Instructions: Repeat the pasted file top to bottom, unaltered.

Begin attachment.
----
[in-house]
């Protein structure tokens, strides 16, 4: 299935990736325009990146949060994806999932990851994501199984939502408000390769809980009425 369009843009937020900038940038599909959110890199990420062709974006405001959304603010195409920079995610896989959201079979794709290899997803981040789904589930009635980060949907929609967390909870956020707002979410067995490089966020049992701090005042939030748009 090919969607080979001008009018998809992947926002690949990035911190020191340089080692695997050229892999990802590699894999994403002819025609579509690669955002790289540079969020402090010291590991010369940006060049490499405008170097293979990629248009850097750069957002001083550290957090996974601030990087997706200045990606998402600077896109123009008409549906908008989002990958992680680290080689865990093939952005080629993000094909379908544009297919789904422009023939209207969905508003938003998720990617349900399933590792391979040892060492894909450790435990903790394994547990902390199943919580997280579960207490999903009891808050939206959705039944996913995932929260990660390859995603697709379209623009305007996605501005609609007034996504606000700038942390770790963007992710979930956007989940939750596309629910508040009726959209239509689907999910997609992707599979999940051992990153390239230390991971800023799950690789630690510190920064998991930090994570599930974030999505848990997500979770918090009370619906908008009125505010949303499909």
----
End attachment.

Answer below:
[in-house]
């Protein structure tokens, strides 16, 4: 299935990736325009990146949060994806999932990851994501199984939502408000390769809980009425 369009843009937020900038940038599909959110890199990420062709974006405001959304603010195409920079995610896989959201079979794709290899997803981040789904589930009635980060949907929609967390909870956020707002979410067995490089966020049992701090005042939030748009 090919969607080979001008009018998809992947926002690949990035911190020191340089080692695997050229892999990802590699894999994403002819025609579509690669955002790289540079969020402090010291590991010369940006060049490499405008170097293979990629248009850097750069957002001083550290957090996974601030990087997706200045990606998402600077896109123009008409549906908008989002990958992680680290080689865990093939952005080629993000094909379908544009297919789904422009023939209207969905508003938003998720990617349900399933590792391979040892060492894909450790435990903790394994547990902390199943919580997280579960207490999903009891808050939206959705039944996913995932929260990660390859995603697709379209623009305007996605501005609609007034996504606000700038942390770790963007992710979930956007989940939750596309629910508040009726959209239509689907999910997609992707599979999940051992990153390239230390991971800023799950690789630690510190920064998991930090994570599930974030999505848990997500979770918090009370619906908008009125505010949303499909």